6 Ways Big Data Could Damage Your Business—and What to Do About It

As every marketer knows, the era of big data is here, and with it comes a smorgasbord of opportunities to connect with customers in amazing new ways. Vast quantities of customer information are now flowing into businesses from social media, smartphones, bots, GPS devices, cameras, appliances, and satellites, and increasingly sophisticated computer algorithms are attempting to turn it all into actionable intelligence.

For marketers and brand managers, the prospect of knowing more about customers' lives, habits, and desires than ever before is understandably exciting. But amid all the excitement, it should not be forgotten that few businesspeople—even C-level executives—truly understand what a revolutionary force big data is, or the disruptive threat it represents for businesses of all kinds.

While you are preparing to take maximum advantage of all the glorious opportunities big data offers, keep in mind that the devil in big data could be in overlooked details. To balance the pros and the cons, keep the following tips in mind:

1. Secure Your Data

For companies that are collecting and storing vast amounts of customer data, the most obvious threat is a massive security breach of the sort that has most notably plagued Target, Home Depot, and J.P. Morgan Chase recently. Hundreds of companies have experienced similar data breaches in the past couple of years, all because the people hacking into corporate databases have been more ingenious and persistent than those trying to keep them out.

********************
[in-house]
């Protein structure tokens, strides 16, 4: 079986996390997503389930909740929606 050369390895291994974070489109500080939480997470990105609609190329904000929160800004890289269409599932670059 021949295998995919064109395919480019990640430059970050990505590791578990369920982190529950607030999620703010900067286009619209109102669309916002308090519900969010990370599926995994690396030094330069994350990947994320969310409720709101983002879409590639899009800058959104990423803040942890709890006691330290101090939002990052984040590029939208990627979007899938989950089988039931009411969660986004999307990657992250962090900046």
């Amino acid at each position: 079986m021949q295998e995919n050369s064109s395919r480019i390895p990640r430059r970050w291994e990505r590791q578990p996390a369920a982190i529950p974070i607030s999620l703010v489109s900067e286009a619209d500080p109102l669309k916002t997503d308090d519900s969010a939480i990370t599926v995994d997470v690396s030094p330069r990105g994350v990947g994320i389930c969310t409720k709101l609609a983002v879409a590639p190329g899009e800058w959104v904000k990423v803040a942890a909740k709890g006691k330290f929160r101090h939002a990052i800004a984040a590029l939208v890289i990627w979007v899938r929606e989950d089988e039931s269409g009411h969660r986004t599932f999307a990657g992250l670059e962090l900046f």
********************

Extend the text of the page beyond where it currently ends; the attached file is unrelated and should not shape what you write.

The solution: Better security in the big data era doesn't just mean a well-intentioned policy review—it means committing to a long-term investment in the infrastructure and personnel needed to safeguard what is rapidly becoming every organization's most important asset: its customer data. The more people trust companies with their personal information, the more companies need to be worthy of that trust.

2. Try Not to Drown

Big data isn't just about more information; it's about tsunamis of information coming from all directions at once, at speeds and volumes humanity has never seen before. The possibility of drowning in all this data is very real. So is the possibility of wasting a lot of time, energy, and resources wading through oceans of irrelevant data. The challenge going forward will be to extract the data you need from the data you don't—and the hard lesson many organizations will have to learn is that too much information is just as useless as not enough (or not the right kind of) information.

The solution: Try to be as specific as possible about the kinds of data that would be useful to know. Data itself is getting ever more granular, so the sieve for sifting it needs to get more refined as well. Narrow your focus. Define your parameters. And don't forget to ask the obvious questions, such as: If you could communicate with your customers, in real time, at the moment they are deciding between your brand and someone else's, what would you say to them—and how?

3. Don't Get Outsmarted

It has never been easier for a few people with an idea to mount a competitive challenge to even the most established businesses—and in the era of big data, size is not necessarily a strength. Big data will open up cracks and fissures in the marketing landscape that others can easily exploit. Anyone who tries can be a potential competitive threat, if not an existential one.

The solution: No matter what an organization's size, systems need to be in place to keep at least part of it operating as if it were a small, hungry start-up. Much more energy needs to go into market research, competitive intelligence, and ear-to-the-Internet scouting, 

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